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A stoush has erupted between Dunstan Golf Club in Clyde and the Central Otago District Council over land leased to the club that the council would like for a pump station for Clyde’s sewerage and wastewater system. Like all disputes, there are two sides to the story. Jared Morgan and Alexia Johnston report.

The council . . .

The Central Otago District Council says it is acting for the “greater community good” in proposing to place a pump station on land designated as recreational reserve in Clyde.

The council and the Vincent Community Board plan to reclassify an area of about 1ha of Clyde reserve land as the preferred location for a pump station for Clyde’s sewerage and wastewater system.

Council chief executive Sanchia Jacobs said in determining the pump station location decision-makers needed to consider the “greater community good”.

“A new reticulated wastewater system will benefit the whole Clyde community, providing it with an environmentally safe wastewater system that will bring significant environmental, health and wellbeing benefits for decades to come.”

The proposed location is between the “rough” of the Dunstan Golf Club’s number seven fairway and a strip of closed road and Crown land along the banks of the Clutha River.

In December, the council’s Waste and Infrastructure Committee presented a report on the option to locate a pump station for the system at this site.

The proposed site is part of reserve land historically leased by the Dunstan Golf Club but currently unused.

The Vincent Community Board approved the proposed location in July, which triggered the council’s proposed reclassification.

Seeking public feedback on the proposal to reclassify the site is the next step in the process.

Council capital projects programme manager Patrick Keenan said the pump station would be unobtrusive.

The above-ground components of the pump station include a control room and dosing facility which adds chemicals to wastewater to control bacteria and odour.

The site design also includes odour filters. The building will be about 10m by 8m.

“Council has other pump stations in urban areas that have no negative impacts for the local community,” Mr Keenan said.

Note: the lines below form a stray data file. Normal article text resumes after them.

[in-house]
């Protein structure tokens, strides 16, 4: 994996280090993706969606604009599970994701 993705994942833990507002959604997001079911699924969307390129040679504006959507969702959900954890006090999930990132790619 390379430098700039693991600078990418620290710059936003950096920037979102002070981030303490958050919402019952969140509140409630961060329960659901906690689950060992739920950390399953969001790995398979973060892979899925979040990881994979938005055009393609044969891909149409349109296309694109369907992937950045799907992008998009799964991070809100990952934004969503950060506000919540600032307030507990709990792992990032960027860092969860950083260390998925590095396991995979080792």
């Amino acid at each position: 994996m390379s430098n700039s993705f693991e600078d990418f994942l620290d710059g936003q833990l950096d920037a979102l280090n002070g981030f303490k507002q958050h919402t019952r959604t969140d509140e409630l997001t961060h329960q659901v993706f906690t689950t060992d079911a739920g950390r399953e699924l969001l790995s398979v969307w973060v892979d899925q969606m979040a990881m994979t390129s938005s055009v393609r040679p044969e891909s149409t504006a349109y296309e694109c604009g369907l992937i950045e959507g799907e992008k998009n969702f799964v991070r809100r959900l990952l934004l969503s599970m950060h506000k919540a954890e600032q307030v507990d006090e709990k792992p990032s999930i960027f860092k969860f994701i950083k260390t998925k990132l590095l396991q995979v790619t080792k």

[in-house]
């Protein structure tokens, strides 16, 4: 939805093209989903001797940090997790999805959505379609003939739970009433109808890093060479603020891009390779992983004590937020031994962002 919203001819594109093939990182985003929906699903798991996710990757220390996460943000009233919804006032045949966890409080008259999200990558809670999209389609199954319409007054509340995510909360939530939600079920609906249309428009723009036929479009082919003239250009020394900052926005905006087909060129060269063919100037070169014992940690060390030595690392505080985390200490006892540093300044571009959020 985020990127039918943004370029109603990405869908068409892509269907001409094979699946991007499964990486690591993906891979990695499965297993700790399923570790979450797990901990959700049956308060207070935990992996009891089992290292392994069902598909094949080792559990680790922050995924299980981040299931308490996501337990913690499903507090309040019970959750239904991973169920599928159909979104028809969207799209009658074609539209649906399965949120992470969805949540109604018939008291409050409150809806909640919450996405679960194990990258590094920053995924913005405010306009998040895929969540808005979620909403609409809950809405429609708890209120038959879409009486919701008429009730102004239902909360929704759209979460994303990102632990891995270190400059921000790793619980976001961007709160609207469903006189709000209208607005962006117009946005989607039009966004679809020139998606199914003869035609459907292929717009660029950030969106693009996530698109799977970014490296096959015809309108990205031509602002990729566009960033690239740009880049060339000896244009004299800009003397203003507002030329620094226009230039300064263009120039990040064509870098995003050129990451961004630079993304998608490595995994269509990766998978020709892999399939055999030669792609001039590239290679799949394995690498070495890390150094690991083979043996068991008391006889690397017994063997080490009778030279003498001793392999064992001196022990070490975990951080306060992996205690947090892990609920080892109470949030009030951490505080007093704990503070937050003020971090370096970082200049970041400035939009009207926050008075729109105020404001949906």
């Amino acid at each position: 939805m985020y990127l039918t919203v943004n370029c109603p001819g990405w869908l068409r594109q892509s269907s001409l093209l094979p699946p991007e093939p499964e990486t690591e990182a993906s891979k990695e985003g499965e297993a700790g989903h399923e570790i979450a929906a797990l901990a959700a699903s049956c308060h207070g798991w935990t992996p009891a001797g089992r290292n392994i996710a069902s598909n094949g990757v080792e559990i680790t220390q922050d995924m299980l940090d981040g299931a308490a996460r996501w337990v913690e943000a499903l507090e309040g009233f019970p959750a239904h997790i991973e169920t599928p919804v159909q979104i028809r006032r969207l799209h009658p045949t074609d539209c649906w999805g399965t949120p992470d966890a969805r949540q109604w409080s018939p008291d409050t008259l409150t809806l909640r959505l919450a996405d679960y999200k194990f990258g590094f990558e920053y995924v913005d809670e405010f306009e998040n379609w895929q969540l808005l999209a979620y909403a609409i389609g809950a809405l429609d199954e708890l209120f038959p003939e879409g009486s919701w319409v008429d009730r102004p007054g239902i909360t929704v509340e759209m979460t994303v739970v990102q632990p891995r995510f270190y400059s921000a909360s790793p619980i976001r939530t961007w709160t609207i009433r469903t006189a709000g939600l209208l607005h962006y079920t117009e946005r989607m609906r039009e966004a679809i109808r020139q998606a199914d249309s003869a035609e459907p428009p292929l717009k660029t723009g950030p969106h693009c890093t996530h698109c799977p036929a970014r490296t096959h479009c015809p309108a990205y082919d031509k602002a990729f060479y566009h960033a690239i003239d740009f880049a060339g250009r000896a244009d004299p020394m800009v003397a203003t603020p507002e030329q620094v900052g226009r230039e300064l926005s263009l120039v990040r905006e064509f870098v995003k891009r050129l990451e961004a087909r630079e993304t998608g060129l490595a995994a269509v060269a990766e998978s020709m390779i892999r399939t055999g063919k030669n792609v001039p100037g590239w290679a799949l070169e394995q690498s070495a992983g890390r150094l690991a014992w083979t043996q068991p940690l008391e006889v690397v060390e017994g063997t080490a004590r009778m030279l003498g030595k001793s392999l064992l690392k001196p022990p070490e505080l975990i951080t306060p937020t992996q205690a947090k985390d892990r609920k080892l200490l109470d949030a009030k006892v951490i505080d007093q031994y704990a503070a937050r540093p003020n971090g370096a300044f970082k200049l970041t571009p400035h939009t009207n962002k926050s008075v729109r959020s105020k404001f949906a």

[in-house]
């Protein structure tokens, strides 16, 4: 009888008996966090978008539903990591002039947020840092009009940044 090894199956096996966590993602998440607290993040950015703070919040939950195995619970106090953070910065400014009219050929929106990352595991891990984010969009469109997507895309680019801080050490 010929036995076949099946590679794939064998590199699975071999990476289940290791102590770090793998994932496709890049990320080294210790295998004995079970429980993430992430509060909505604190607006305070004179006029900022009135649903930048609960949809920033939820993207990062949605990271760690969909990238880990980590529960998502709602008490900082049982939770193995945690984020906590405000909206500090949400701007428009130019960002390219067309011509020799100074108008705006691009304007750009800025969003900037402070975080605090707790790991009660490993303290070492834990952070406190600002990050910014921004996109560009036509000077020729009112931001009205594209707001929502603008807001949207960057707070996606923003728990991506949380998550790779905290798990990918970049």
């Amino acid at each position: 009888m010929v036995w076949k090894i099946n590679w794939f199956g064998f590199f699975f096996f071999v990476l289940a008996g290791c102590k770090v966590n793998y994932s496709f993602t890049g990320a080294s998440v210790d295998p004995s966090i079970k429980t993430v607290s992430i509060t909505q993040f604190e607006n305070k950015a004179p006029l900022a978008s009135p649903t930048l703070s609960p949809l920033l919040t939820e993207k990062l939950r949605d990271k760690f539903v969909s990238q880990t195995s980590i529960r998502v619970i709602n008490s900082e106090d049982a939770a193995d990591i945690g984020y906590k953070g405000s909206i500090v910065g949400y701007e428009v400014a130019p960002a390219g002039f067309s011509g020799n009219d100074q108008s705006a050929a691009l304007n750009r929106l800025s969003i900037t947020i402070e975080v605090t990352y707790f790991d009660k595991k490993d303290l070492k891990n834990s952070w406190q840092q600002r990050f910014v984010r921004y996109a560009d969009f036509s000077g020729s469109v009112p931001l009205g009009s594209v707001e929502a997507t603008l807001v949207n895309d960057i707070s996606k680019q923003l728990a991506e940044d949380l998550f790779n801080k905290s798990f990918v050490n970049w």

“Additional plantings and landscaping are also planned for beautification and screening.”

Pipework for the Clyde wastewater pipeline was installed nearby.

The proposed site is also significantly less costly when compared with the estimated costs of the original site identified for the pump station in the Muttontown area.

People are invited to submit on the proposal before 5pm on March 20.

The golf club . . . 

The Central Otago District Council is being labelled “dysfunctional”, following its proposal to reclassify land for the purpose of a pump station.

Dunstan Golf Club lease committee member Greg Rabbitt said not only was the council dysfunctional, but it was also being “economical with the truth”.

“This is not just a pumping station, it also has 630cum of raw sewage storage in fibreglass tanks and is approximately 200m from the hospital, and is $200,000 more than their other options.”

Club representatives have informed the council of their future intentions for the area, but the council “seem uninterested” and have not appeared to show any consideration for neighbouring Dunstan Hospital.

In December 2018, the council waste and infrastructure committee recommended four sites to council.

“None were on our lease and option D was chosen, which is outside our boundary but still in recreation reserve land.”

Mr Rabbitt said the council did not consult with the Dunstan Golf Club formally.

“We had a series of informal chats and incidental emails. Their idea of consultation seems to be that of telling us what to do, to the point of bullying.”

Mr Rabbitt said the Vincent Community Board approved the proposed location in July, but only after a “seemingly biased” report from a junior property officer that seemed to have led to a “predetermined outcome”.

He believed the council only asked for a submission because the golf club gave them no choice after it raised the issue with Conservation Minister Eugenie Sage and MP Jacqui Dean.

He said a council report states there will be odour release during maintenance periods and breakdowns, filters are helpful but not infallible.

“They also state that it will be relatively unobtrusive. It’s pretty hard to hide a 10m by 8m shed and perimeter fencing, all on a recreational reserve.”

Mr Rabbitt understood Muttontown, on the southern side of Clyde, was initially the site proposed for the project.

“With proposed future developments past the hospital, it would seem to be the ideal site.”

He said the council was “breaking all their own rules and processes”.